It’s not news to say that technology has changed the way people shop. Online shopping is a booming economy, and giants like Amazon have reach incredible levels of revenue. It’s clear that tech is changing the in-store experience, but how?

Consumers expect engaging, informative and efficient in-store experiences, just as they expect online. Some consumers are even beginning to treat stores as showrooms and then making purchasing decisions after, online. These demands are putting high pressures on brick-and-mortars to make major fundamental changes in their business and design strategy.

The biggest advantage brick-and-mortar stores have over their online counterparts is the actual experience inside the store. So stores are looking to create excitement and inspiration, foster social engagement and offer unique experiences through design and interactive tools.

Courtesy of Intel

Take the LEGO Store’s display in Chicago, with a giant screen using Kinect technology to make potential shoppers into video game characters. This interactive game reinforces LEGO’s brand values and brings a digital experience to life. By putting these displays on the outside space of their store, it automatically intrigues shoppers who may not have stepped inside the LEGO store if left unprompted.  Street displays are nothing new to the in-store experience, but these digital displays have elevated that idea to a new level.


MOVE, the stylish Australian electronic concept store added a Tint to their store for consumers to see a live feed of reviews and social engagement while in the physical brick-and-mortar store. They were able to fuse the digital experience with the in-store experience, giving their customers the best of both worlds.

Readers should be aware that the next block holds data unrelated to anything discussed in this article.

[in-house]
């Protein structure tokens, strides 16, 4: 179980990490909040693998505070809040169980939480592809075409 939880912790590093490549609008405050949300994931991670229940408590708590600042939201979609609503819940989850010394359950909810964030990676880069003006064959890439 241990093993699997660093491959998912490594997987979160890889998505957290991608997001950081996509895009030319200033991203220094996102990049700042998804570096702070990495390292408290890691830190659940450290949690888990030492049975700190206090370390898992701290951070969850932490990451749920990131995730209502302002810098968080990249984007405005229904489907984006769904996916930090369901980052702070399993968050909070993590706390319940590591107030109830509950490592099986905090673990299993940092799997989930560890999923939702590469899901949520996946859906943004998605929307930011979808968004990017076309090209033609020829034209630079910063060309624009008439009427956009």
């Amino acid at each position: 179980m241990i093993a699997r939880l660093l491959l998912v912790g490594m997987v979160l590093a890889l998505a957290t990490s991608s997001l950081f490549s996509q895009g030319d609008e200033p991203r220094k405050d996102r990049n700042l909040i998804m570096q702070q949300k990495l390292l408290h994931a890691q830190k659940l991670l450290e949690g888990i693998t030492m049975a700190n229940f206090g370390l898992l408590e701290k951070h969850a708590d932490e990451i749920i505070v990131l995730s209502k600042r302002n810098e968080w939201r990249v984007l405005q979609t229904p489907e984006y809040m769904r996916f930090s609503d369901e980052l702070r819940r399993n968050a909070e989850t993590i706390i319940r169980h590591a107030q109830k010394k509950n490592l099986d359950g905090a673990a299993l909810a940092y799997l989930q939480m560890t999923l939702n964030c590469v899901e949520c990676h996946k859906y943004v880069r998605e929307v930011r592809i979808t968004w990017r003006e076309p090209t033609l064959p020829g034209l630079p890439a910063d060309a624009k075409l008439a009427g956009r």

Courtesy of Burberry
Courtesy of Burberry




In London, Burberry has created a progressive brick-and-mortar shop with full-length screens transporting the store into the digital realm. The screens transition throughout the day between audio-visual content displays, live-streaming hubs and mirrors. Radio-frequency identification allow the fitting room screens to give additional information about store items, from additional information about the making of an item to a run-way video how a dress was worn during Fashion Week.

This is a space that’s been played in by a lot of major brands, and it will be interesting to continue to track and watch how stores adapt to our ever evolving digital world.

What are other ways you know of how brands are transforming the in-store experience?